Facing the Challenges: Three Scenarios for Global Economic Governance in 2020

GGF 2020 Working Group on Global Economic Governance

April 2011

Drawing from a variety of backgrounds in the public and private sectors, as well as economics and politics, this working group – composed of young professionals from China, Germany and the United States – designed three scenarios that depict global economic interaction in 2020. The scenarios are meant to provide conjecture only and are in no way predictive. The exercise provided a platform to think of ways in which the global economy could develop, be they for the better or worse. From these three scenarios, the working group formulated a series of policy questions that will need to be answered in the near future.

In this paper, the fellows focus primarily on the key conclusions from the scenario exercise. These conclusions represent the result of a year-long working process. Each scenario is briefly presented here.

The first scenario depicts a vibrant global economy with the normalization of balances of payments as well as stronger and more sustainable levels of economic growth across the board. The second scenario depicts economic blocs based on regions that interact in a fragmented global marketplace. The third scenario is a global economy fraught with political hostilities and major impediments in the global market. Each is detailed in this report. By fleshing out the scenarios, in particular the themes and triggers that helped to construct them, we drew insights with implications for contemporary policymaking.

A series of stages and triggers form the axis to explore possible futures. The stages represent overarching trends, while the triggers are key transitional moments that provide a catalyst and facilitate momentum. The stages and triggers are not consistently weighted across the scenarios. The differentiation is reflective of the uncertainty of forecasting and scenario building. As noted above, the goal is to formulate potential outcomes in order to stress-test global economic interaction and thus generate debate on key challenges that the world faces in global governance. It must be emphasized that these scenarios are illustrative and not predictive. Through this process, we hope to create a policy dialogue that is directive rather than reactive.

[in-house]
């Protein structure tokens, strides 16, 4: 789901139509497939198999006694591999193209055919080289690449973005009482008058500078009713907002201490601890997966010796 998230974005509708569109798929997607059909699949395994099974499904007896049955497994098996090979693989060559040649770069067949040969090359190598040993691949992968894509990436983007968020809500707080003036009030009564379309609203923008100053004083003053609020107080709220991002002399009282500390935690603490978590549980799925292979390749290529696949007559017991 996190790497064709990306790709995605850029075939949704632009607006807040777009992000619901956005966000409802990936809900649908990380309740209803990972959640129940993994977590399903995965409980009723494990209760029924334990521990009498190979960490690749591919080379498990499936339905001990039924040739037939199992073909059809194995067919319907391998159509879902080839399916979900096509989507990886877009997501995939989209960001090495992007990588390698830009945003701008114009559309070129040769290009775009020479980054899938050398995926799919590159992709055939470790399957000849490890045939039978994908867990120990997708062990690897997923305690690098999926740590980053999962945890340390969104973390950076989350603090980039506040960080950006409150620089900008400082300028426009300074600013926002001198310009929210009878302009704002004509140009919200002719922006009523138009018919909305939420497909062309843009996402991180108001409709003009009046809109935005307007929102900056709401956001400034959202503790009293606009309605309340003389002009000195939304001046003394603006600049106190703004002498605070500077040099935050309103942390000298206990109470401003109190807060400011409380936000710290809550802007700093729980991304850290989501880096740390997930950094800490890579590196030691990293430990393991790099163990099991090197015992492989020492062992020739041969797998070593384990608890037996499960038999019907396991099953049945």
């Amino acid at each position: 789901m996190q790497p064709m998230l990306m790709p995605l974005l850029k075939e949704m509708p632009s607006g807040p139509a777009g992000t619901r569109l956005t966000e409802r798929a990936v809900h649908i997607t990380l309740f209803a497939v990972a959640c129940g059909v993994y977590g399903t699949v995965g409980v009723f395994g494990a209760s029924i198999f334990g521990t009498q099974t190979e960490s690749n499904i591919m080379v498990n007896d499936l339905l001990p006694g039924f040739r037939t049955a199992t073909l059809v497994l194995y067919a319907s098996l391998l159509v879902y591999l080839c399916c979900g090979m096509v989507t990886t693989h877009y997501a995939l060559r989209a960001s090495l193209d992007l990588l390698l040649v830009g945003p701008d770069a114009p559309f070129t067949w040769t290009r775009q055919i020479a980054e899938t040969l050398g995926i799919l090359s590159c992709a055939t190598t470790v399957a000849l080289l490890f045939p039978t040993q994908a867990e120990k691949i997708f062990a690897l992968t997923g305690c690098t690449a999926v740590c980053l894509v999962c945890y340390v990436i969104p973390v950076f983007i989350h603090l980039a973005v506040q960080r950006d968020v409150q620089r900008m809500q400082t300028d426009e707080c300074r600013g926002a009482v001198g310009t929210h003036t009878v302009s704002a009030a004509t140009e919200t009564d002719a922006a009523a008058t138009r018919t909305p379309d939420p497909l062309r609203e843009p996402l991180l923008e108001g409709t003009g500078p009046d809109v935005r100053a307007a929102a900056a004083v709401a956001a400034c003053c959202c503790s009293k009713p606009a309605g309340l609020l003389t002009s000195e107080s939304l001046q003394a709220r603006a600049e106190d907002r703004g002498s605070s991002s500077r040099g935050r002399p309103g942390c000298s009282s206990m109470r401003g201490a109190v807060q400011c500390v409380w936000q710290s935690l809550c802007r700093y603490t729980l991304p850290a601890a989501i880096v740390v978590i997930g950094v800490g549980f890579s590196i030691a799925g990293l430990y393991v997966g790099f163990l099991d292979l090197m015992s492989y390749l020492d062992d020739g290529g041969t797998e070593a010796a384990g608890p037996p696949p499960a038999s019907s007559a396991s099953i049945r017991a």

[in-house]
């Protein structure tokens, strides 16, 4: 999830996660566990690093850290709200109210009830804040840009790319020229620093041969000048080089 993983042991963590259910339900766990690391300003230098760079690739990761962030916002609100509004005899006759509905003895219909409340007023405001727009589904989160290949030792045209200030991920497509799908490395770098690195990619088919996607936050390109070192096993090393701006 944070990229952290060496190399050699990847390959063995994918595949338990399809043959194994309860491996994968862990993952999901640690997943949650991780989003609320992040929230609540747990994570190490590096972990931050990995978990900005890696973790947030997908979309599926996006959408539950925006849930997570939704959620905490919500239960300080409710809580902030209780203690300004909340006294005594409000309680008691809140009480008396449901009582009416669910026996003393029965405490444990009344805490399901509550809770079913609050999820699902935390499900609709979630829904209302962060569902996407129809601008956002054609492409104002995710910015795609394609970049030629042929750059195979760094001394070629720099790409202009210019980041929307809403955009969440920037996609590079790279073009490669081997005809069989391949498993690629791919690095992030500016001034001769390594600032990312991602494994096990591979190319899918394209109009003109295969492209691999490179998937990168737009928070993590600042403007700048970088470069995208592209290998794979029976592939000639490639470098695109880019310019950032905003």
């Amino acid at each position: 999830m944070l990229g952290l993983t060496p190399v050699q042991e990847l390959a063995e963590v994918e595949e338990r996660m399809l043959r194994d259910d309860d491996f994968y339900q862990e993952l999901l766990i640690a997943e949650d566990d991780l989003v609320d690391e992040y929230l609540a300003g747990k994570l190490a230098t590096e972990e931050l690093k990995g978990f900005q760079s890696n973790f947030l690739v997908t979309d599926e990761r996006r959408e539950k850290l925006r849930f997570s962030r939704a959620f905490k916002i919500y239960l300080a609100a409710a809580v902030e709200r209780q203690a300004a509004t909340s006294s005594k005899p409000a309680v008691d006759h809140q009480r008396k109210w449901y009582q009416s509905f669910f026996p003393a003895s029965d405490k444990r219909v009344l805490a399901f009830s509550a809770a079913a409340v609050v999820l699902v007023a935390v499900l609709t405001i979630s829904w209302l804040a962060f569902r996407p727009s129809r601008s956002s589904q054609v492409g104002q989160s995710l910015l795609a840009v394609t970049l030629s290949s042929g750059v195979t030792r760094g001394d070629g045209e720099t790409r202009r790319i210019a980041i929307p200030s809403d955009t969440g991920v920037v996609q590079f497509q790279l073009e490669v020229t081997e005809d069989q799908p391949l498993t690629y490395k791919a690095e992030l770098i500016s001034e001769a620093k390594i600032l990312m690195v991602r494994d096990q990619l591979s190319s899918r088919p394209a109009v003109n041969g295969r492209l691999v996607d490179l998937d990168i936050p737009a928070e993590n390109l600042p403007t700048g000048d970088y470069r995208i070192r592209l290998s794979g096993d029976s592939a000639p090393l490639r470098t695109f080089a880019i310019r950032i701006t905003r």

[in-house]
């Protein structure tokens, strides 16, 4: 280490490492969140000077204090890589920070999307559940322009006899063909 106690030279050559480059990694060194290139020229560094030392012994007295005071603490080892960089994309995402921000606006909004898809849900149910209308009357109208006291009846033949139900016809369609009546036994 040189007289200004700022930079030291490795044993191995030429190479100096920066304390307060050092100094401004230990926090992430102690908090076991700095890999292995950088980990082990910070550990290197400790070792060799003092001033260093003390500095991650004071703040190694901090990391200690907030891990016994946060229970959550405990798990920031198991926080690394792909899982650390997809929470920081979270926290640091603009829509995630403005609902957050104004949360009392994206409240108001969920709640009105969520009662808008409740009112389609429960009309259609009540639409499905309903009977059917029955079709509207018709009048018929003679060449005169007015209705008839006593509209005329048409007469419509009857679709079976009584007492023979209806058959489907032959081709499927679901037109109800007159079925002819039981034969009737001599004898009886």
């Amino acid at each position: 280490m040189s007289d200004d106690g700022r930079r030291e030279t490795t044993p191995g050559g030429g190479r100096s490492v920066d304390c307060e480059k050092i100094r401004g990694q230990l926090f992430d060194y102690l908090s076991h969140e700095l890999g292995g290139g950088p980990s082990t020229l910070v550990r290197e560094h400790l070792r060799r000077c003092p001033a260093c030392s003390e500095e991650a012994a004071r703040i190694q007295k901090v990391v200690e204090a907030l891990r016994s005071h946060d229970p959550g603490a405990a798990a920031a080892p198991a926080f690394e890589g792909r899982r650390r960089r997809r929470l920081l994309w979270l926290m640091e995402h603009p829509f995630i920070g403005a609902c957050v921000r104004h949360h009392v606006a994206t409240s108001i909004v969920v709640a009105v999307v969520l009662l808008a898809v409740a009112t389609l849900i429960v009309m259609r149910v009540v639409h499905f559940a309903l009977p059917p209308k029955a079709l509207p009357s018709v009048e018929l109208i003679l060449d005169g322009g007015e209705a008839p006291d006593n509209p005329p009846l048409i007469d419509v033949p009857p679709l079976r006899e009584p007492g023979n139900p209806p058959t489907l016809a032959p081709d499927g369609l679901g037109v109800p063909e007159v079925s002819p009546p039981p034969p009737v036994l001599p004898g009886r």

The group singled out crucial factors that will influence the path of the global economy in the future. Our analysis honed in on four factors that drive patterns in the global economy across each of the three scenarios:

Trade liberalization: Maintenance of liberal trade routes shapes scenario 1, but protectionism forces the creation of trading blocs in scenarios 2 and 3.

European Union consensus and consolidation: The success of the EU’s effort to deal with its debt crisis proves to be an important consideration for future trends in sovereign debt and credit markets.

Chinese domestic consumption: The speed and ability of the Chinese to implement reform affect the global economy in two ways. If the Chinese implement reform under domestic pressure, the global economy will benefit. But if Chinese reform is pressured by changes in the external economic environment, the subsequent impact on global commerce could be costly. Similarly, regional integration in Asia will depend on Chinese engagement at the international level and the ability of Japan, China and Korea to work together.

US domestic economic restructuring: The global economy’s stability will largely depend on whether the US is able to overcome static institutions and develop an economic policy appropriate for the 21st century. US economic resurgence can help facilitate a more peaceful rebalancing of the global economy, but the inability to deal with core issues could create instability and volatility at the international level.

The GGF fellows in this working group recommend that policymakers consider these key factors and how they might lead to both positive and negative outcomes when making policy decisions. Our year-long exercise with scenario planning has provided a platform from which specific questions arise, which could in turn drive policy-related insights. To help bridge the transition from imagining possible futures to understanding implications for policy planning, we highlight key questions derived from our exercise at the end of this report.